— Margot Bloomstein, author of Content Strategy at Work: Real-world Stories to Strengthen Every Interactive Project and Principal at Appropriate, Inc.
“The Content Strategy Toolkit is a great resource for helping you to align stakeholders and take control of your content. If you’re a seasoned professional or just getting started, Meghan’s experience guides you through complex, challenging projects. Business goals? Check. User needs? Check. You with a satisfied smile from a job well done? Check.”
— Andrew Crow, Head of Design, Uber
“Ms. Casey has written the essential guide for anyone involved in the creation and care of online content. She provides clear direction and scalable methods, explaining why they are important along the way. And, she’s included tips on how to talk about content strategy in the language of business and budgets. It’s easy-to-read, it’s actionable, and it’s certain to find a spot on every content strategists’ bookshelf.”
— Clinton Forry, Vice President, Content Strategy at Weber Shandwick.
Today businesses are competing for attention with thousands of content providers. And they’re not who your CEO imagines. They’re BuzzFeed, Instagram, Hulu, Bloomberg … and the list goes on. You can bet they have a content strategy. Meghan Casey gives you the inside story on how to build a business case for content strategy, apply cold-eyed analysis to all the content you’ve got lying around, and reshape it into marketing gold.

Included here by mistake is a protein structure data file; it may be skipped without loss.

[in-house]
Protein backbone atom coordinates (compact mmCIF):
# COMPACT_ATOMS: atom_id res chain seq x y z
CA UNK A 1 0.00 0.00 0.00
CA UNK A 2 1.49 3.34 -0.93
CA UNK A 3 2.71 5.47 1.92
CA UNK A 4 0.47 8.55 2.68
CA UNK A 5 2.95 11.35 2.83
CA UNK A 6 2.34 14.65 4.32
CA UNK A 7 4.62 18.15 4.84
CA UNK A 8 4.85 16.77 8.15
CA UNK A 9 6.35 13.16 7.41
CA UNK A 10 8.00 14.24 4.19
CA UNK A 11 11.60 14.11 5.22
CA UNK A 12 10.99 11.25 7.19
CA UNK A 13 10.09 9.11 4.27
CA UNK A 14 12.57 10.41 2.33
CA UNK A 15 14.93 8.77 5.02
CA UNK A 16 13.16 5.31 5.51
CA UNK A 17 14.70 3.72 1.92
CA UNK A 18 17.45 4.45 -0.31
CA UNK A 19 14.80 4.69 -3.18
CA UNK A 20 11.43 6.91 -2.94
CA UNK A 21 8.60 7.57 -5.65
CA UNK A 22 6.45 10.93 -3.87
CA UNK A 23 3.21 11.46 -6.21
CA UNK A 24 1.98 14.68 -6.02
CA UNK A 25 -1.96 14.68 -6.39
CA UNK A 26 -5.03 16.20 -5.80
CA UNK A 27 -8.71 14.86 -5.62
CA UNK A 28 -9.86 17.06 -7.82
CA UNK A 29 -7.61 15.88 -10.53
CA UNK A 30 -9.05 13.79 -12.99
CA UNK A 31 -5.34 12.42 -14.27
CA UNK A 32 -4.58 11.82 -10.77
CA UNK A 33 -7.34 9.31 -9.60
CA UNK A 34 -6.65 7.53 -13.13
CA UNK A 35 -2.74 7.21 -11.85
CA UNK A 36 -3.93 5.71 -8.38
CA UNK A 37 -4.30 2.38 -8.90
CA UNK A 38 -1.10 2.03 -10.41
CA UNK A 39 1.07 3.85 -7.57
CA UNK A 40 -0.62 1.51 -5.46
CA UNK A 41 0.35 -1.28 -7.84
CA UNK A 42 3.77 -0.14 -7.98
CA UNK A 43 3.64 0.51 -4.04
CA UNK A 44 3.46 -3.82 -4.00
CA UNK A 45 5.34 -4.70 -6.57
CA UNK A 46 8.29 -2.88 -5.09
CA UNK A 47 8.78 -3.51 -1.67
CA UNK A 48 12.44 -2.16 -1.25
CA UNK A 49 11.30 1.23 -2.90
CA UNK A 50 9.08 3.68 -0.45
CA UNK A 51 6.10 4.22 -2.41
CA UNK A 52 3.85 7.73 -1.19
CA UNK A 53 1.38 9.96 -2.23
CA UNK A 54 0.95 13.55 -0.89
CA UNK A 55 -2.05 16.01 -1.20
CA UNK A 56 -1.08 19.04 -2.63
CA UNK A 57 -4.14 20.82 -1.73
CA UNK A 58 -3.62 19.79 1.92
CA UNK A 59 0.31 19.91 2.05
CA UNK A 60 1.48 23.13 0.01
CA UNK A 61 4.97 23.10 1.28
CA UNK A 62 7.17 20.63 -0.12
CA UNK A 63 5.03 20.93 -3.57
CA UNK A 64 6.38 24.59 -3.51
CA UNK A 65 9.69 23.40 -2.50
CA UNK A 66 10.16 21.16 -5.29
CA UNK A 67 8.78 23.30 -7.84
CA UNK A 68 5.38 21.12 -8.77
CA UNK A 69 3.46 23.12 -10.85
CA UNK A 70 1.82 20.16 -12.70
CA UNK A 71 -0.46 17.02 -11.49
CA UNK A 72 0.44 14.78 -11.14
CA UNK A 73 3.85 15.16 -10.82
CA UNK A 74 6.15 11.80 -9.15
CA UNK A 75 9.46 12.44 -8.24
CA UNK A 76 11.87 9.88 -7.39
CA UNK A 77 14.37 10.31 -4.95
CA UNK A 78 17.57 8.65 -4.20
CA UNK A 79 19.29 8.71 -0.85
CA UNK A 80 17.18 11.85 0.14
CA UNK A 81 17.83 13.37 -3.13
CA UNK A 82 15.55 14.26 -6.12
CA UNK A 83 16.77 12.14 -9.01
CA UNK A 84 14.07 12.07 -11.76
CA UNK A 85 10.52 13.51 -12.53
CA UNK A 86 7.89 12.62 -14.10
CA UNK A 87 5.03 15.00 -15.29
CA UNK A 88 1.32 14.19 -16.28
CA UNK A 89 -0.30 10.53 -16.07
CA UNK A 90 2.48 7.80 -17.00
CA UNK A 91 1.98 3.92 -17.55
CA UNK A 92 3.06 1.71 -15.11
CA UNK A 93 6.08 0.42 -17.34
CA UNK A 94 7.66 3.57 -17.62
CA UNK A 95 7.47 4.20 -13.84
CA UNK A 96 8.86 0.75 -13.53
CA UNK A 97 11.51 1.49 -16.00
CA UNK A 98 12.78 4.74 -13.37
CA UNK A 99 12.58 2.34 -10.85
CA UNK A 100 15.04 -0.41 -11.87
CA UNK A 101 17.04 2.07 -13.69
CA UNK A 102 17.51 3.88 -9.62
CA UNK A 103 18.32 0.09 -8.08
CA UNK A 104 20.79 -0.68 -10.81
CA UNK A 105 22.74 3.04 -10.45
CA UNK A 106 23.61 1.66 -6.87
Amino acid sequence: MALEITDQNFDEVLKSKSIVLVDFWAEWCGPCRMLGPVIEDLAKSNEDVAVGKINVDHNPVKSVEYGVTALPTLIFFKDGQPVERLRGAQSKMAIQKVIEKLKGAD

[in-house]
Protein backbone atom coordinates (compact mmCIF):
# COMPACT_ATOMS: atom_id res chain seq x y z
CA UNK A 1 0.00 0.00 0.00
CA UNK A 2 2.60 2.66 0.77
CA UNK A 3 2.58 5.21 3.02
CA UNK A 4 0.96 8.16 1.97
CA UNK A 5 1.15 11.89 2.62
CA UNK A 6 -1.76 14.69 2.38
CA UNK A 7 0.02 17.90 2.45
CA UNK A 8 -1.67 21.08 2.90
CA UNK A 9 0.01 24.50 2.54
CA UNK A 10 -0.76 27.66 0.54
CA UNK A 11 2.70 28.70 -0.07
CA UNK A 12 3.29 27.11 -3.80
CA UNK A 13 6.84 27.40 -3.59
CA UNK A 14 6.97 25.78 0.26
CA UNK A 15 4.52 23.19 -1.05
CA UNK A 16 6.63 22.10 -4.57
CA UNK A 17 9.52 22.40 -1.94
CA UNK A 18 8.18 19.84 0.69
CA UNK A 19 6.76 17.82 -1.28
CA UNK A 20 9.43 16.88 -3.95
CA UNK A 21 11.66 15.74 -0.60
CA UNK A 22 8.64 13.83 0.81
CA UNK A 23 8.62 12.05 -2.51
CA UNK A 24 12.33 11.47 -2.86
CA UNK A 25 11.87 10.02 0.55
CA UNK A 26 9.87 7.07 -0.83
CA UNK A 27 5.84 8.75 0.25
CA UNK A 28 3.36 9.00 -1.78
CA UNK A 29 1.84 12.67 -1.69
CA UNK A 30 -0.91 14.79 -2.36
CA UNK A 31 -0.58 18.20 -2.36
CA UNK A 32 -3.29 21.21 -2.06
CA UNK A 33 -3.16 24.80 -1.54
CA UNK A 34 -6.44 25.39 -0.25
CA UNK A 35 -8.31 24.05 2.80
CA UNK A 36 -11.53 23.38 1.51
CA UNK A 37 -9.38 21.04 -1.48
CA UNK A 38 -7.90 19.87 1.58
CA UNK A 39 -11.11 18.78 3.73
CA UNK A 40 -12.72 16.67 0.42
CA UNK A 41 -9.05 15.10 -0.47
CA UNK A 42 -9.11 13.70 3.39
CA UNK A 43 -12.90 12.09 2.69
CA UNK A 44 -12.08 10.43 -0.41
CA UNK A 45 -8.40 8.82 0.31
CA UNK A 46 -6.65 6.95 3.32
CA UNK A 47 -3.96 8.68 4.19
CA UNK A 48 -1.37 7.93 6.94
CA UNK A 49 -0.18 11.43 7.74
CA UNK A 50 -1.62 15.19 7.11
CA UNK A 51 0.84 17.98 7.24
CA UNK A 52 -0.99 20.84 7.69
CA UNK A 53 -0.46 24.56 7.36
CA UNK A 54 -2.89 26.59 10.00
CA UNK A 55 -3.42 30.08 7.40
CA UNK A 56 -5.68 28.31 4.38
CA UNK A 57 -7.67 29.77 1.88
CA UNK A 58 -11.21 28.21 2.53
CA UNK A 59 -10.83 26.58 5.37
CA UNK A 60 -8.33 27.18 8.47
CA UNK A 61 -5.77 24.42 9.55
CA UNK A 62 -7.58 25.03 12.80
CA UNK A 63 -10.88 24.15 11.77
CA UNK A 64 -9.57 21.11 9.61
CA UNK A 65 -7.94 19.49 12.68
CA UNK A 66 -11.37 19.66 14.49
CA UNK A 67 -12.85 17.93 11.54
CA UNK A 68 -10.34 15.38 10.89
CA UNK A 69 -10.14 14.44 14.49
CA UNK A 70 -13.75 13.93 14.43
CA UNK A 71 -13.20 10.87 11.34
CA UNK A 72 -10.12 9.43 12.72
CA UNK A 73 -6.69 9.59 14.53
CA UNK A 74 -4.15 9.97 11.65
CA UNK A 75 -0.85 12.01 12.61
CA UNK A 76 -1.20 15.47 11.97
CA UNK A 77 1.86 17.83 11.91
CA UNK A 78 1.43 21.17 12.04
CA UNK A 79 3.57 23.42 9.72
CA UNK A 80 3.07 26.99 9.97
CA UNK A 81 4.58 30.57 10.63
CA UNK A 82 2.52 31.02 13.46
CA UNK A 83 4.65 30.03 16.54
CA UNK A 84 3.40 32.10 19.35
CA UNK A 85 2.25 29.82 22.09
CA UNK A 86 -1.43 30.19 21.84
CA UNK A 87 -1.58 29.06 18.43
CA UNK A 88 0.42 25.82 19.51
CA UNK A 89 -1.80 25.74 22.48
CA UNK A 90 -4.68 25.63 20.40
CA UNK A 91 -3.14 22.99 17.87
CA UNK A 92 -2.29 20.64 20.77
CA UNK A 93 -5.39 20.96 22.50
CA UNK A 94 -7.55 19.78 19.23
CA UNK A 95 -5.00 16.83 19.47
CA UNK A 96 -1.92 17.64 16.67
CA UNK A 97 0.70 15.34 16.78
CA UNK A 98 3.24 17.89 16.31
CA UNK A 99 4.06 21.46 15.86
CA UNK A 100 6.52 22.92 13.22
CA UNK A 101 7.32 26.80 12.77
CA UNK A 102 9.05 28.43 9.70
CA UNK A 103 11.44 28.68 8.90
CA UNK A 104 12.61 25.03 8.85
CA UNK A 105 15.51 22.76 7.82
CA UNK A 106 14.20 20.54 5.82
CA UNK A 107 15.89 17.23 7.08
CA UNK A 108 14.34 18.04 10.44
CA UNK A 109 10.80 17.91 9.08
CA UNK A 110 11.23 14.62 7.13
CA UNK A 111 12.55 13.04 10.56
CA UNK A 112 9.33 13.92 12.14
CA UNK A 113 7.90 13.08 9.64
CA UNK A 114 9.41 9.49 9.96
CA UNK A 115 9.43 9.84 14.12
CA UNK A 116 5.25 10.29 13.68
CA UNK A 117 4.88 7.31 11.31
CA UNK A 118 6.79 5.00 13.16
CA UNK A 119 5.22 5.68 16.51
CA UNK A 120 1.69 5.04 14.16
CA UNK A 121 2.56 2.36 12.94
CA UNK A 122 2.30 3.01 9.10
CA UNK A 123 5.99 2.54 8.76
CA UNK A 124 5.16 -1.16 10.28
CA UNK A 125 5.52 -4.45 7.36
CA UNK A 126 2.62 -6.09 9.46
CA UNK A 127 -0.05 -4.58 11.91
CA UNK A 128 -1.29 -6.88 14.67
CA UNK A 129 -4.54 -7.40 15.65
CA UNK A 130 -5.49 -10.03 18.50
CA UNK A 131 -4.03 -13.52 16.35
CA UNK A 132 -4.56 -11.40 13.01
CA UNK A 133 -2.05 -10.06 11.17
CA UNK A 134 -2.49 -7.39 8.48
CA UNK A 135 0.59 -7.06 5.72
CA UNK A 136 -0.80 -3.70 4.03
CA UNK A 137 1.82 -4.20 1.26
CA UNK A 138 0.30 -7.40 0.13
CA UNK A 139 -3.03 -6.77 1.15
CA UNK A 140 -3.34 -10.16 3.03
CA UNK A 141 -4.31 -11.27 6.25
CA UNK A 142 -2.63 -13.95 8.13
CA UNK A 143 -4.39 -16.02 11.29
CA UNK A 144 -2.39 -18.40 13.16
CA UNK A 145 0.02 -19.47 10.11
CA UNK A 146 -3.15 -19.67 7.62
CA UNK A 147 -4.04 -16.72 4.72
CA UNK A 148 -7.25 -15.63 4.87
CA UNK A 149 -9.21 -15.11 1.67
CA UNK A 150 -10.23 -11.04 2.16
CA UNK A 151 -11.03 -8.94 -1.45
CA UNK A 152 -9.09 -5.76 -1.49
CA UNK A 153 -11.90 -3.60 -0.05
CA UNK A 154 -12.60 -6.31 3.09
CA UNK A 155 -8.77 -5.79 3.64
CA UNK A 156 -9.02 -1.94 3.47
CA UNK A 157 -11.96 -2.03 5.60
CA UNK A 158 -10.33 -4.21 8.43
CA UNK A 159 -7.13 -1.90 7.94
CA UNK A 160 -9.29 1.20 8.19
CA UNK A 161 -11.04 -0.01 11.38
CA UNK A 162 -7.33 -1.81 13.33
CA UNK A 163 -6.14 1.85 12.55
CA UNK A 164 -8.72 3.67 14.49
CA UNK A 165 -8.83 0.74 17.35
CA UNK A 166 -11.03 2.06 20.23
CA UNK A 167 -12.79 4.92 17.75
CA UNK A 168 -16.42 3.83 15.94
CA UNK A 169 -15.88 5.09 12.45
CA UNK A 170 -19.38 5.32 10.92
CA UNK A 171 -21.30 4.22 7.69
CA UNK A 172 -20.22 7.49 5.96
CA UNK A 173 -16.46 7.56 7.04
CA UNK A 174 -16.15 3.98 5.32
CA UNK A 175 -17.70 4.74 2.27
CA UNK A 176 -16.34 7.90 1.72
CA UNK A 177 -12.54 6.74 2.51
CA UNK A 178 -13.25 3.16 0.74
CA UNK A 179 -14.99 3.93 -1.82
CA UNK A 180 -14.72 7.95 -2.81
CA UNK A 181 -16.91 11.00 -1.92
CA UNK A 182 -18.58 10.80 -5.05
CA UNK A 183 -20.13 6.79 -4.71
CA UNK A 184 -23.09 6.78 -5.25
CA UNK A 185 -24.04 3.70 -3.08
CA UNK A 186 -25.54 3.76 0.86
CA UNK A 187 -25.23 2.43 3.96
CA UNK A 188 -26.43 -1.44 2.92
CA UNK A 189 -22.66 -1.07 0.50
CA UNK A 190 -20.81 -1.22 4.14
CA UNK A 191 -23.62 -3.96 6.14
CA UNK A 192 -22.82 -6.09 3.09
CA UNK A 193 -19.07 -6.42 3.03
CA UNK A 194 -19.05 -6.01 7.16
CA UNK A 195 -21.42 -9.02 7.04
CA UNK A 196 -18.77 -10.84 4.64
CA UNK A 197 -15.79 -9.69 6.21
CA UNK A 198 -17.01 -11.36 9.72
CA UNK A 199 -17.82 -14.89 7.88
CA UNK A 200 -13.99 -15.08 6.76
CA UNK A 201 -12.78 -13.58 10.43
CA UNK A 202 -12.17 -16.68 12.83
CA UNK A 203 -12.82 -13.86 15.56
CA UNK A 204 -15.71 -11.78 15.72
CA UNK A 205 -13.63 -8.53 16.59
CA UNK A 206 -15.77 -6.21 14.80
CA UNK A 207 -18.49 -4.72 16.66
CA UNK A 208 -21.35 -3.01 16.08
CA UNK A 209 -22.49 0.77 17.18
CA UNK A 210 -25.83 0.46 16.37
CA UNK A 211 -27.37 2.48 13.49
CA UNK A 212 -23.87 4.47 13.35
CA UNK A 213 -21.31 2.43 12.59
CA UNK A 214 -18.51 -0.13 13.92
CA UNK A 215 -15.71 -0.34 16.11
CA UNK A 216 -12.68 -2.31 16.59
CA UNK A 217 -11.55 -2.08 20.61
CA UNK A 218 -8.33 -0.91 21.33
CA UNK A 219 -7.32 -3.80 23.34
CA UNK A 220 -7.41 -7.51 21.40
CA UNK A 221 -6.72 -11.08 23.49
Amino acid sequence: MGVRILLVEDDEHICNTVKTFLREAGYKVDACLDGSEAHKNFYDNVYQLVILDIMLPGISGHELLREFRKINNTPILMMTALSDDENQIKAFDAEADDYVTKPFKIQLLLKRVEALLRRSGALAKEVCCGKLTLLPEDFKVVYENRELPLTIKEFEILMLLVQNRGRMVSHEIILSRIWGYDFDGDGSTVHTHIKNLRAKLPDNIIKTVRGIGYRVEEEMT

— Anne Condon, senior marketing professional in the healthcare industry
About the Author
Meghan Casey is the lead content strategist at Brain Traffic, the world’s leading agency devoted exclusively to content. She helps a wide variety of clients–startups, nonprofits, colleges and universities, Fortune 50 companies, and everything inbetween–solve the messy content problems most organizations encounter every day. She has also helped The Nerdery, a software development shop, build content strategy into their User Experience practice. Meghan is a regular trainer and speaker on content strategy topics and once inspired workshop participants to do the wave. Yep, that really happened. She has been working with content and communications since 1996.